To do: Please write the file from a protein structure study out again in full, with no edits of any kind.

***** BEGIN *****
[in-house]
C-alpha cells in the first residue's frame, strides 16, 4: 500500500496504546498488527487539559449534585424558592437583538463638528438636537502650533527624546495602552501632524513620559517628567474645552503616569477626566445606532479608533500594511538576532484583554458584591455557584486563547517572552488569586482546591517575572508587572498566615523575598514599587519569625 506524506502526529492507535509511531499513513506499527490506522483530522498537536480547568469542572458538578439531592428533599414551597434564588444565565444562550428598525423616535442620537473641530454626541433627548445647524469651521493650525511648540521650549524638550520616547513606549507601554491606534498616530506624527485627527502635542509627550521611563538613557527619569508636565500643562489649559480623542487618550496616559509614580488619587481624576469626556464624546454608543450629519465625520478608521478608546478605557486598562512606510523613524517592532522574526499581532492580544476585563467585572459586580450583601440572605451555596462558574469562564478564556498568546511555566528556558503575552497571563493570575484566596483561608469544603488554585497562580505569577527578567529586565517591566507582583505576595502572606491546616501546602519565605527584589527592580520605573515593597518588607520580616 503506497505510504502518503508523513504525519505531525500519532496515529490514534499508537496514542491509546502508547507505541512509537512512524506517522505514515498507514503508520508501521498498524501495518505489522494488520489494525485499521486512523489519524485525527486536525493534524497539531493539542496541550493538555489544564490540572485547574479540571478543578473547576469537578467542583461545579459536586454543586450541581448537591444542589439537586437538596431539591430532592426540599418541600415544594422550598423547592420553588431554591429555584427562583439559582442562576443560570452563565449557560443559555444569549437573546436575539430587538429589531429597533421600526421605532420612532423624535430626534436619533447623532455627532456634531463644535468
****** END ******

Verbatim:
[in-house]
C-alpha cells in the first residue's frame, strides 16, 4: 500500500496504546498488527487539559449534585424558592437583538463638528438636537502650533527624546495602552501632524513620559517628567474645552503616569477626566445606532479608533500594511538576532484583554458584591455557584486563547517572552488569586482546591517575572508587572498566615523575598514599587519569625 506524506502526529492507535509511531499513513506499527490506522483530522498537536480547568469542572458538578439531592428533599414551597434564588444565565444562550428598525423616535442620537473641530454626541433627548445647524469651521493650525511648540521650549524638550520616547513606549507601554491606534498616530506624527485627527502635542509627550521611563538613557527619569508636565500643562489649559480623542487618550496616559509614580488619587481624576469626556464624546454608543450629519465625520478608521478608546478605557486598562512606510523613524517592532522574526499581532492580544476585563467585572459586580450583601440572605451555596462558574469562564478564556498568546511555566528556558503575552497571563493570575484566596483561608469544603488554585497562580505569577527578567529586565517591566507582583505576595502572606491546616501546602519565605527584589527592580520605573515593597518588607520580616 503506497505510504502518503508523513504525519505531525500519532496515529490514534499508537496514542491509546502508547507505541512509537512512524506517522505514515498507514503508520508501521498498524501495518505489522494488520489494525485499521486512523489519524485525527486536525493534524497539531493539542496541550493538555489544564490540572485547574479540571478543578473547576469537578467542583461545579459536586454543586450541581448537591444542589439537586437538596431539591430532592426540599418541600415544594422550598423547592420553588431554591429555584427562583439559582442562576443560570452563565449557560443559555444569549437573546436575539430587538429589531429597533421600526421605532420612532423624535430626534436619533447623532455627532456634531463644535468